SD22 - Study on the Feasibility of Establishing a High Risk Pool in Virginia (Pursuant to SJR 126)
Senate Joint Resolution (SJR) 126 of the 1998 Session of the General Assembly directed the Joint Commission on Health Care to continue its study of the feasibility of establishing a high risk insurance pool in Virginia.
Specifically, SJR 126 directed the Joint Commission's study to include an analysis of: (i) the problems encountered by high risk individuals in obtaining affordable health insurance coverage; (ii) whether the current "open enrollment" program, a high risk pool, or other mechanism would best serve the needs of persons with high risk medical conditions; (iii) which type of approach provides the best mechanism for insuring high risk persons in terms of its impact on the health insurance market; (iv) which type of program provides the Commonwealth with the best approach to insuring high risk individuals; and (v) the practicality of administering both an open enrollment program and a high risk pool.
Based on our research and analysis during this review, we concluded the following:
• states have taken different approaches to covering persons with high risk medical conditions: (i) 27 states have established high risk insurance pools; (ii) 9 states have a guaranteed issue requirement in the individual market; (iii) 6 states, including Virginia, and the District of Columbia administer open enrollment programs; (iv) 2 states have adopted other programs for high risk persons; and (v) 6 states have not adopted any mechanism to cover high risk persons;
• Virginia's open enrollment program provides comprehensive health insurance to persons with high risk medical conditions; Trigon Blue Cross Blue Shield and Blue Cross and Blue Shield of the National Capital Area are the Commonwealths two open enrollment carriers;
• overall, the level and cost of the health insurance coverage offered through Virginia's open enrollment program are comparable to that offered through high risk pools in other states;
• the open enrollment program provides reasonable access to coverage for persons with high risk medical conditions as evidenced by the fact that, in 1997, there were approximately 21,000 Virginians enrolled in the program;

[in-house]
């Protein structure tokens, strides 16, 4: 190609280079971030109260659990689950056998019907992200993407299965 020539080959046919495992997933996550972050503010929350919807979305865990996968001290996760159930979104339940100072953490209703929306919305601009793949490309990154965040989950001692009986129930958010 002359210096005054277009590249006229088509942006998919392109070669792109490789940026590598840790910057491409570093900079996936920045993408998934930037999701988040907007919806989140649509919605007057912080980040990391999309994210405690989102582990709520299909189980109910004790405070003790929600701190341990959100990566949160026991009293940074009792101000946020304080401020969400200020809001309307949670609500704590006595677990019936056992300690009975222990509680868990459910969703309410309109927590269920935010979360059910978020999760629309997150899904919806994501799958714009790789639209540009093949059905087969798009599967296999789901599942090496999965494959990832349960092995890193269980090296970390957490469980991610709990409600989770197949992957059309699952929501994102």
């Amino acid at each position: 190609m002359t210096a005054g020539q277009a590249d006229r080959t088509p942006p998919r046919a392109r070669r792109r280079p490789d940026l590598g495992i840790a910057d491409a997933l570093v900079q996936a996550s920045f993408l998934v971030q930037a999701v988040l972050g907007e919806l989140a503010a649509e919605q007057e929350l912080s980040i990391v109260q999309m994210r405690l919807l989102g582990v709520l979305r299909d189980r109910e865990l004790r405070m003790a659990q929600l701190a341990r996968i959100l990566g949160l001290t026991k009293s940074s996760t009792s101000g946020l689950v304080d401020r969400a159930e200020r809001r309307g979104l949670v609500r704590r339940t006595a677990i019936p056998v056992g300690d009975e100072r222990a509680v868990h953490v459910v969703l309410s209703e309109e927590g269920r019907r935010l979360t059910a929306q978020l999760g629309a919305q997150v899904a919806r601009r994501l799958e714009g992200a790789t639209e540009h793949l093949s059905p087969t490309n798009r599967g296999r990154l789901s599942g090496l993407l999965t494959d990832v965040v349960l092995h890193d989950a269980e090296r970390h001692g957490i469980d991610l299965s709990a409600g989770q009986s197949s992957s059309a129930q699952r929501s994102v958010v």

• the Commonwealth imposes a lower premium tax rate on open enrollment carriers (0.75%) than other carriers (2.25%) on premiums derived from individual subscriber contracts to subsidize the cost of the program; in 1997, this tax differential amounted to $5.4 million;
• because the cost and level of coverage available through Virginia's open enrollment program are generally comparable to high risk pools in other states, it would appear that the only reason to move away from the open enrollment program would be to change the manner in which the cost of covering uninsurable persons currently is shared among enrollees, the insurance industry, and the Commonwealth; and
• except in very limited circumstances, no state currently operates both a high risk pool and an open enrollment program; administering two programs in Virginia would be duplicative.
A number of policy options were offered for consideration by the Joint Commission on Health Care regarding the issues discussed in this report.
Our review process on this topic included an initial staff briefing, which comprises the body of this report. This was followed by a public comment period during which time interested parties forwarded written comments to us regarding the report. The public comments provide additional insight into the various issues covered in this report.